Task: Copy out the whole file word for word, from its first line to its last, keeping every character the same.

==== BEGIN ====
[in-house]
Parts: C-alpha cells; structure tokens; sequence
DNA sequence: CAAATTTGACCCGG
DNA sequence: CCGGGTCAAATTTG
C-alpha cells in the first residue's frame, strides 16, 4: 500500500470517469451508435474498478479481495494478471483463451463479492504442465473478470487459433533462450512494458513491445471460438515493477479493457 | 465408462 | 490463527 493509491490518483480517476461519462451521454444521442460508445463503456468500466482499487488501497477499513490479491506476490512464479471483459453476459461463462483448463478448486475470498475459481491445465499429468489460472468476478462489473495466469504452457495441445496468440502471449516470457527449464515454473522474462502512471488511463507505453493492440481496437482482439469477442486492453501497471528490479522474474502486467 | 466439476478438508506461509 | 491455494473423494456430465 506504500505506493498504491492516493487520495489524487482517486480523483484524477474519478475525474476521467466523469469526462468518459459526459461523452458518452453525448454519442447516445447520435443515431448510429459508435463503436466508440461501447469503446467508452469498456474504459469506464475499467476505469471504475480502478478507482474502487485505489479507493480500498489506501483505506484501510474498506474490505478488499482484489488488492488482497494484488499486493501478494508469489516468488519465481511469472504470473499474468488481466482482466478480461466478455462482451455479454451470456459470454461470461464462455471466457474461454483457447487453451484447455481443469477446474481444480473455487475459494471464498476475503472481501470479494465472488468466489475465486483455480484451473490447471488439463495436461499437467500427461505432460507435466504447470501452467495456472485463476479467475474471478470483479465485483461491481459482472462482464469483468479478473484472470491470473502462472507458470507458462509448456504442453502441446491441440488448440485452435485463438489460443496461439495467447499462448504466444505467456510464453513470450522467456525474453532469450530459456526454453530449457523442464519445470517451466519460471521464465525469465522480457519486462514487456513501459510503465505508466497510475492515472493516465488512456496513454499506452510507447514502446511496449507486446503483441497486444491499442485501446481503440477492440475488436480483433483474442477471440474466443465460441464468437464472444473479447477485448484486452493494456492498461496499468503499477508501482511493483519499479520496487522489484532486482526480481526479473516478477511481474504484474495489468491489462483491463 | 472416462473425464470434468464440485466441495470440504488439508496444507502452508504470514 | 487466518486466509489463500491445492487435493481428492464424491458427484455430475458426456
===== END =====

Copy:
[in-house]
Parts: C-alpha cells; structure tokens; sequence
DNA sequence: CAAATTTGACCCGG
DNA sequence: CCGGGTCAAATTTG
C-alpha cells in the first residue's frame, strides 16, 4: 500500500470517469451508435474498478479481495494478471483463451463479492504442465473478470487459433533462450512494458513491445471460438515493477479493457 | 465408462 | 490463527 493509491490518483480517476461519462451521454444521442460508445463503456468500466482499487488501497477499513490479491506476490512464479471483459453476459461463462483448463478448486475470498475459481491445465499429468489460472468476478462489473495466469504452457495441445496468440502471449516470457527449464515454473522474462502512471488511463507505453493492440481496437482482439469477442486492453501497471528490479522474474502486467 | 466439476478438508506461509 | 491455494473423494456430465 506504500505506493498504491492516493487520495489524487482517486480523483484524477474519478475525474476521467466523469469526462468518459459526459461523452458518452453525448454519442447516445447520435443515431448510429459508435463503436466508440461501447469503446467508452469498456474504459469506464475499467476505469471504475480502478478507482474502487485505489479507493480500498489506501483505506484501510474498506474490505478488499482484489488488492488482497494484488499486493501478494508469489516468488519465481511469472504470473499474468488481466482482466478480461466478455462482451455479454451470456459470454461470461464462455471466457474461454483457447487453451484447455481443469477446474481444480473455487475459494471464498476475503472481501470479494465472488468466489475465486483455480484451473490447471488439463495436461499437467500427461505432460507435466504447470501452467495456472485463476479467475474471478470483479465485483461491481459482472462482464469483468479478473484472470491470473502462472507458470507458462509448456504442453502441446491441440488448440485452435485463438489460443496461439495467447499462448504466444505467456510464453513470450522467456525474453532469450530459456526454453530449457523442464519445470517451466519460471521464465525469465522480457519486462514487456513501459510503465505508466497510475492515472493516465488512456496513454499506452510507447514502446511496449507486446503483441497486444491499442485501446481503440477492440475488436480483433483474442477471440474466443465460441464468437464472444473479447477485448484486452493494456492498461496499468503499477508501482511493483519499479520496487522489484532486482526480481526479473516478477511481474504484474495489468491489462483491463 | 472416462473425464470434468464440485466441495470440504488439508496444507502452508504470514 | 487466518486466509489463500491445492487435493481428492464424491458427484455430475458426456